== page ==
In Pakistan two main models of public-private mix (PPM) emerged so far are the “social franchise” and the “district-led partnership” models. The variants of social franchise model (e.g. greenstar, MSS model) have been tested and found workable for delivering reproductive health and communicable disease care interventions in selected urban areas.
The district-led partnership model has been developed through an extensive and systematic exercise in Pakistan. The exercise included: a) strategic framework and intervention design; b) guidelines and products for planning, implementing and monitoring partnership interventions; c) piloting and evaluation of guidelines and products; and d) scaling-up of the refined modela for TB, malaria, and more recently MDR-TB interventions.
Involvement of the association
The Association is a not for profit company with vast experience of working in TB, lung health, reproductive health and cardiovascular diseases. The Association and Nuffield Institute have been the lead program technical partners for developing the district-led partnership model in Pakistan. Currently, the Association is responsible for implementing public-private partnership interventions in: 18 districts for DOTS and MDR-TB (TGF R-9), and 2 districts for RBM (TGF Round 7 and 10). This valuable experience and strong field presence will help the Association to implement the proposed CVD-HTN intervention in 1-2 of the districts with an ongoing public-private partnership for communicable disease control.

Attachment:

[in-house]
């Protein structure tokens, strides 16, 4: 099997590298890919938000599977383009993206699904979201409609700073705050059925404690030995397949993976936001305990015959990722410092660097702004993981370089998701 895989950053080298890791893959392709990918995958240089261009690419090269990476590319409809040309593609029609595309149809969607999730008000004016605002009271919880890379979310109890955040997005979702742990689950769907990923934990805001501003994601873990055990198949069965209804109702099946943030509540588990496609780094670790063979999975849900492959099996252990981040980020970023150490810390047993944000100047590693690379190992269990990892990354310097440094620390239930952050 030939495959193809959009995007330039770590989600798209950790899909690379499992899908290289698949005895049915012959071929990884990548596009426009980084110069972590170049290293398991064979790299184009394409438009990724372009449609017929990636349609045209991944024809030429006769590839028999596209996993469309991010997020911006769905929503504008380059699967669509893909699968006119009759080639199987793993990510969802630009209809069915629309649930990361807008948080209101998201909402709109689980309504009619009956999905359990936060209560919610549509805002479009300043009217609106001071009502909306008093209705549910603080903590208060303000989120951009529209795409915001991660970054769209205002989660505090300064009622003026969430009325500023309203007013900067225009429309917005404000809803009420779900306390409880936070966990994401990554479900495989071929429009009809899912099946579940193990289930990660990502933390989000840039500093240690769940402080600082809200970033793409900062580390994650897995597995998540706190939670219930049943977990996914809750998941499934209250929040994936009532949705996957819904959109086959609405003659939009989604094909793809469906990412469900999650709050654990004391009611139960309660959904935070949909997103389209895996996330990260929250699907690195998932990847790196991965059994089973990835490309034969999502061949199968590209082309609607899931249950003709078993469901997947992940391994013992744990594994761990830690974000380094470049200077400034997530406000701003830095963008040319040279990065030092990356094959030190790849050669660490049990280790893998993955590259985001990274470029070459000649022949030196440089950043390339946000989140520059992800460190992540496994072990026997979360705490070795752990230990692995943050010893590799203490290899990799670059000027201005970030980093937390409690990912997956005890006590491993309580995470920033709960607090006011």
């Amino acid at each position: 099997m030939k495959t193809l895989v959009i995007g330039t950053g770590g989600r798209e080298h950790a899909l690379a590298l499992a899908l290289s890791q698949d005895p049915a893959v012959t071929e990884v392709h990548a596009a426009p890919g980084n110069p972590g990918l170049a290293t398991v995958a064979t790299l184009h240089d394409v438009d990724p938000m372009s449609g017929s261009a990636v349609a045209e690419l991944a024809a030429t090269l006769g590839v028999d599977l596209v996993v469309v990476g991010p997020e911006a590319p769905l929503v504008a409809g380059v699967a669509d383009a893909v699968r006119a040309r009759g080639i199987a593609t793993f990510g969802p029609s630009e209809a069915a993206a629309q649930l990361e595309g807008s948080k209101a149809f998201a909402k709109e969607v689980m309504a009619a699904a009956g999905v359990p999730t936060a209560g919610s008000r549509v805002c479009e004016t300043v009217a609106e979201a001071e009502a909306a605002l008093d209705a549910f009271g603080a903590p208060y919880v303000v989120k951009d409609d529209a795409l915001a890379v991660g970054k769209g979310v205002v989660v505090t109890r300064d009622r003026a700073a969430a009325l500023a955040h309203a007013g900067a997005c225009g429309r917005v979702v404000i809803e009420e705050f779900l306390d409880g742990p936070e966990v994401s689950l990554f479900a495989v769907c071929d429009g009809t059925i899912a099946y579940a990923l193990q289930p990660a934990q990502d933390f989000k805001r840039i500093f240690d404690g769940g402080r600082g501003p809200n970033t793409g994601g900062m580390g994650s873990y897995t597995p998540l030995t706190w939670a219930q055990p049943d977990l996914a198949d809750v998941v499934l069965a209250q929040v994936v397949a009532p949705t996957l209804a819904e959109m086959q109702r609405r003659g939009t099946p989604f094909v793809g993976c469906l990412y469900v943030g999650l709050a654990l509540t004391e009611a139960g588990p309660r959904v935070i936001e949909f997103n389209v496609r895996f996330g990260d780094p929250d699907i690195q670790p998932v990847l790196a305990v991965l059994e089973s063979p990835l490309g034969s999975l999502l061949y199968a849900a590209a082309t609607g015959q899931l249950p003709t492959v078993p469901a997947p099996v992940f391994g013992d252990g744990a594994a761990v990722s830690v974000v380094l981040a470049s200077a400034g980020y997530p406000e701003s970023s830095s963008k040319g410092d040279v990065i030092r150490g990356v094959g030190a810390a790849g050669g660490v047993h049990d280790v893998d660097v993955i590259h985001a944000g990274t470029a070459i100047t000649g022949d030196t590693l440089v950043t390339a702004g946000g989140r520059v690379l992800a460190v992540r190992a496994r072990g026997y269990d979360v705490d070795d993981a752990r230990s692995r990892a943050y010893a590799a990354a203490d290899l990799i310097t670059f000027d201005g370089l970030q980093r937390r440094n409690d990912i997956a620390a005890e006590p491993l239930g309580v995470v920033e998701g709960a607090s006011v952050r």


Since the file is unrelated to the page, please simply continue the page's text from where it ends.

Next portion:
The proposed implementation research is to develop and evaluate a model of delivering CVD-HTN care package through a network of private clinics, already engaged in communicable disease control activities. The care delivery dimensions that need further attention include: chronicity of disease requiring relatively long-term liaison between patient and care provider, higher prevalence, combination of drugs and lifestyle interventions, and poorly defined management support arrangements at district level.